The staff worked with a district middle school teacher/percussionist to develop a half-day workshop introducing the students in the Deaf and Hard of Hearing program to percussion. Based on the enthusiastic response from the students, the district created and developed a curriculum and a full-year course specific to those students. The course fulfills the fine arts requirement for the students in the program.

The Percussion Workshop allows students to work under the direction of a district music teacher, with the assistance of educational interpreters, to learn the techniques to engage with various percussion instruments.

Students feel the vibration of the instruments to create and play music. In addition, students learn music history, theory and culture, and begin to understand how to read music.

In 2016, the program held its first concert, allowing students to showcase their skills to parents, school administrators, fellow students and others.

The Percussion Workshop has been an innovative addition to the fabric of Governor Livingston, allowing students to experience the expressive power of music while gaining an overall appreciation for the arts.

For more information, contact Kevin Morra, supervisor of special education.

Senior Citizen Luncheon, Hunterdon Central Regional High School, Hunterdon Central Regional School District, Hunterdon County

Students in Hunterdon Central’s Life Skills class, who range in age from 18-21, learn a variety of life skills by hosting a monthly luncheon for senior citizens.

The students begin planning early for the Saturday luncheon, which is held at a local church. Students choose dishes they will prepare, find recipes and create shopping lists, and call the local bus service, Hunterdon County Link , to arrange transportation to the grocery store. The week of each luncheon, students prepare the dishes; wash, iron and fold tablecloths; and contact the guests to remind them of the upcoming event.

Students also maintain a spreadsheet of senior citizen attendees, and the day of the luncheon, they greet the seniors, manage the buffet meal, and mingle with guests.

In addition to the food each month, students bring a gift for the luncheon attendees, usually in the form of some type of favor the senior citizens can take home. One example is a “hot chocolate cone,” which consisted of everything needed to make a mug of hot chocolate, packaged in transparent wrapping shaped like an ice cream cone.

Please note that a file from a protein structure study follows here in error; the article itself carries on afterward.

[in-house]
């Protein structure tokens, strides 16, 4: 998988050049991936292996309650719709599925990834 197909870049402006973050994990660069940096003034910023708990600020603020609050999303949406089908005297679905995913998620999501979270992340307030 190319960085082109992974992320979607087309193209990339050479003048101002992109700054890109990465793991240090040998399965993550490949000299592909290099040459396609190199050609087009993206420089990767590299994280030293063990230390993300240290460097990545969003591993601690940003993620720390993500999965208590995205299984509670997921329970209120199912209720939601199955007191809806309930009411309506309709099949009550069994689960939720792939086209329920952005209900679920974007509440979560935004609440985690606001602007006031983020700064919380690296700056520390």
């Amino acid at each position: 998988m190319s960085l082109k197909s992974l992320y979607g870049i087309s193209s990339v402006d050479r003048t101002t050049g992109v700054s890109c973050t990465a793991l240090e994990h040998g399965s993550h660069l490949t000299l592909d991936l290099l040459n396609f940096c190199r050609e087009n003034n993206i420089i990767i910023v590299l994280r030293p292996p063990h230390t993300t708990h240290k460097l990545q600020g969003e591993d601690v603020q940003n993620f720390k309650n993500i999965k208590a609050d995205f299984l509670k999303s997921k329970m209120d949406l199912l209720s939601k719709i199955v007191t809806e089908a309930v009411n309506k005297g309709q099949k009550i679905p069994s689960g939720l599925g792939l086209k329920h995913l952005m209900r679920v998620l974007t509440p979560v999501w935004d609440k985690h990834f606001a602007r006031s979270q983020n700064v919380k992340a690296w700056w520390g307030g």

As students run the luncheons, they develop independence, form relationships, learn many skills, and become a part of their community through service. The feedback from senior citizens has been positive; seniors say they enjoy meeting and forming relationships with the students, and that they are grateful for the efforts of the students.

For more information, contact Kim Dubiel, coordinator of special education.

Sustainability in the Classroom, Archbishop Damiano School, Gloucester County

Students learn best when presented with concrete, hands-on experiential learning activities, at a level that challenges but does not frustrate them. Archibishop Damiano School’s “Sustainability in the Classroom” program, which serves students ages 14-21, does this, while allowing students to master skills aligned with New Jersey’s Core Curriculum Content Standards in math, English language arts, social studies and life science.

Archbishop Damiano School, located in Westville Grove, is an approved private school for students with disabilities, ages 3 through 21.

The Sustainability in the Schools program started with a small butterfly garden, which was created to support participation in the Monarch Watch Waystation program. In 2008, the school formalized the pilot program into a horticulture program for middle and high school students and started the first 4-H Club for students with disabilities in New Jersey. The program has expanded to a fully-functioning outdoor garden.

Students experience first-hand the life cycle of flowers and vegetables, grow plants in a hydroponics lab, transplant plants from indoor “grow labs” to outdoor raised beds, and in the process learn math skills, English language arts and more. The students have developed skills to test soil and water acidity levels; they have also experienced the lifecycle of fish, birds and insects and learned about New Jersey ecology.

The program, which continues to grow, has been supported by numerous grants, and the donated services of certified Master Gardeners from Gloucester County Agricultural Extension, of Rutgers University.

For more information, contact Linda McHugh, curriculum coordinator.